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Housing must not be steamrolled

Photo credit: Granger. “Cartoon: New Deal, 1936 by Granger.

The steamroller’s use as a political metaphor is as old as the steamroller itself. In editorial cartoons going back to the late 1800s, the item steamrolled is emblazoned on the roller or flattened on the pavement underneath. This week, that image is housing, and the metaphor isn’t even a metaphor. Housing as infrastructure was literally steamrolled into the pavement of the bipartisan infrastructure bill approved by the Senate.

First, I want to be clear that a bipartisan infrastructure bill, even if it doesn’t include housing, is good for the country. What is not good for the country is having every homebuyer pay a share of $21 billion for concrete out of their monthly budget, regardless of income. And that’s precisely what has happened in the infrastructure bill. The current list of “pay-fors” is a five-year-long extension of a 10-basis point fee on all mortgages issued by FHA, Fannie Mae and Freddie Mac.

This fee was levied in 2011 to pay for a small reduction in payroll taxes for two months in an effort to goose the economy during the Great Recession. Do you remember what you bought with that money? No? Neither do I. Yet, if you have a mortgage, you’ve been paying for it since we were still using the iPhone 3. As Avril Lavigne said in her 2011 hit, “What the Hell?”

Housers have debated what to do with that fee rather than let it expire. Some wanted it to go to the Housing Trust Fund to pay for low-income housing. Over 10 years, it would generate $50-70 billion of much-needed funding for new affordable rental units. Some, including NHC, urged that it stay in homeownership and fund downpayment assistance that targets first-generation first-time homebuyers. Others are against any use of the fee and want it to expire on Oct. 1, as the law envisioned, effectively lowering interest rates by one-tenth of one percent. Unfortunately, a consensus was not reached, making the fee vulnerable to end up on the pay-for list.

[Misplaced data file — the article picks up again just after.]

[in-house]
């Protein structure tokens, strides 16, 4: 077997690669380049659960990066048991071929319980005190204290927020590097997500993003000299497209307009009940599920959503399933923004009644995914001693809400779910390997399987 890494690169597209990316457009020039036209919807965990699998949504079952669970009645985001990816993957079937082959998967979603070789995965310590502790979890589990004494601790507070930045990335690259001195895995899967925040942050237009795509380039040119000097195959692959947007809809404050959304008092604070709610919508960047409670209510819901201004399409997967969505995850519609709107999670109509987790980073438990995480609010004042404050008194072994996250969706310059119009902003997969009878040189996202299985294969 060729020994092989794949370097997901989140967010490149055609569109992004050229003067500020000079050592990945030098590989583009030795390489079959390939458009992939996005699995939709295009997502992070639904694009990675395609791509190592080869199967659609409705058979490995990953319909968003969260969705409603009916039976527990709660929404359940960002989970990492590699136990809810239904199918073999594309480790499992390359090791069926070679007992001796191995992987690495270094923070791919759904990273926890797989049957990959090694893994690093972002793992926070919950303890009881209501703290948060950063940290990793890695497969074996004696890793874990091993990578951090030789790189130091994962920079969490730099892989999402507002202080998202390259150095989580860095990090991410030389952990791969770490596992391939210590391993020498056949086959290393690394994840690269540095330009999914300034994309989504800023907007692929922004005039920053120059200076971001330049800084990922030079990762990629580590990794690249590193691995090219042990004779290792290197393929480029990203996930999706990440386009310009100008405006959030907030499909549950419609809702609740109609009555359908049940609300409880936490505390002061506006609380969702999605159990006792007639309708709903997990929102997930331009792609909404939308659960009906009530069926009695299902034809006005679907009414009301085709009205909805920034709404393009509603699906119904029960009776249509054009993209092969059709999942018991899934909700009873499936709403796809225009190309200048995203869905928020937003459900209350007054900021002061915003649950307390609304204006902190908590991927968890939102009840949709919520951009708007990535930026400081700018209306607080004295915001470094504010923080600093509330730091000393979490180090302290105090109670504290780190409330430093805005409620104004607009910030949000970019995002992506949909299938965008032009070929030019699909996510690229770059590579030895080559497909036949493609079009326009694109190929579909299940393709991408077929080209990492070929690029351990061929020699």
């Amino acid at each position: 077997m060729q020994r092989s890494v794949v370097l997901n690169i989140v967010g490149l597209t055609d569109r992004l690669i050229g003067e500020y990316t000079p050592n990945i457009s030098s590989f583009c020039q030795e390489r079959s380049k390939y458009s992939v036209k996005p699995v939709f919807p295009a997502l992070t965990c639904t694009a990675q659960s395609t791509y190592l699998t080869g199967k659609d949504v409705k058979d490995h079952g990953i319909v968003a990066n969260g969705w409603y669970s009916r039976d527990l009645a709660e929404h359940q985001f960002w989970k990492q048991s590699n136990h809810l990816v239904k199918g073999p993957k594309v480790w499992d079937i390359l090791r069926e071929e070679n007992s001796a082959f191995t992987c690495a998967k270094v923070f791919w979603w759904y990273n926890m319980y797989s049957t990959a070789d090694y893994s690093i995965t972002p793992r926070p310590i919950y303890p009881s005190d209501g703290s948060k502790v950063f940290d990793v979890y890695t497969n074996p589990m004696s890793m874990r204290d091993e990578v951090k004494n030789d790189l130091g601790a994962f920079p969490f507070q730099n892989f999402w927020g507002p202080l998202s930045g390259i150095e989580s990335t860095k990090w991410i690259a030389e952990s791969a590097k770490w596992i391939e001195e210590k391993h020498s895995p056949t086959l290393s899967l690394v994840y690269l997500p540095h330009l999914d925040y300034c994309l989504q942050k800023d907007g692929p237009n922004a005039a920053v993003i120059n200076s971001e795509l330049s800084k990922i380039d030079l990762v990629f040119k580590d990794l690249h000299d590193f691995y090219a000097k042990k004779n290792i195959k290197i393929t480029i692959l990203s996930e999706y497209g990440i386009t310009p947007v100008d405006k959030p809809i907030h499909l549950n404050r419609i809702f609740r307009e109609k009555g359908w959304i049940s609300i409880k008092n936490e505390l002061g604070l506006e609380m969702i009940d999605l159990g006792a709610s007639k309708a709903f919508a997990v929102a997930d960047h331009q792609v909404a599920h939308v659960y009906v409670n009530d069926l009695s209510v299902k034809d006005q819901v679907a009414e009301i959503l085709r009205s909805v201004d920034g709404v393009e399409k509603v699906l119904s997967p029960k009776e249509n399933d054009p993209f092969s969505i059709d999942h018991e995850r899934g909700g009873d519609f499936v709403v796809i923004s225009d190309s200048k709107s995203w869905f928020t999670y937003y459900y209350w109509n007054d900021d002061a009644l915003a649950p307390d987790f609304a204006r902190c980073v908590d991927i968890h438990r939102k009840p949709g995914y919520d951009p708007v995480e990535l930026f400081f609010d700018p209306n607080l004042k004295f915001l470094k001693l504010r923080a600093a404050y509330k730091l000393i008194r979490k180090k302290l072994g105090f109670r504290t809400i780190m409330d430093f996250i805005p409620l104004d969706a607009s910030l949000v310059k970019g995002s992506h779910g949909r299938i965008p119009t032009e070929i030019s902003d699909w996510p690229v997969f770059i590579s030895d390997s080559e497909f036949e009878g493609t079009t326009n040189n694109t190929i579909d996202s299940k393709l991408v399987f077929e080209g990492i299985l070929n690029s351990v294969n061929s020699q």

The good news is it is not too late to save this money from being taken out of the pockets of homebuyers and steamrolled into a handful of cloverleaf interchanges and a few hundred miles of highway. There were many other options to pay for the infrastructure bill presented to negotiators. They need to choose something else.

I recognize that a bipartisan infrastructure bill is an important achievement. Funding for that bill, however, must not be at the expense of homeowners. Many roads, interchanges, overpasses and bridges that will be repaired with funding from this legislation require infrastructure repairs. This is because the cost of housing is so high millions of people can no longer afford to live where they work.

Instead, Congress should dedicate these funds to actual housing investment and programs that help eliminate racial disparities that plague our nation’s economy, a major priority of President Biden’s. These include downpayment assistance for first-generation first-time homebuyers, which would help close the homeownership gap for people of color; the Neighborhood Homes Investment Act, which restores and builds new housing in communities that need it the most; and funding for the Public Housing Capital Fund to repair housing that the federal government actually built.

Some say housing is not infrastructure, but I have to ask, how is housing not infrastructure? Reasonable people may disagree on that point. But none of us should tolerate America’s homeowners paying for the infrastructure bill. There are plenty of other options on the Congressional Budget Office’s pay-for list. Senators need to find one that doesn’t take the money out of the pockets of homeowners.

David Dworkin is president and CEO of the National Housing Conference. 

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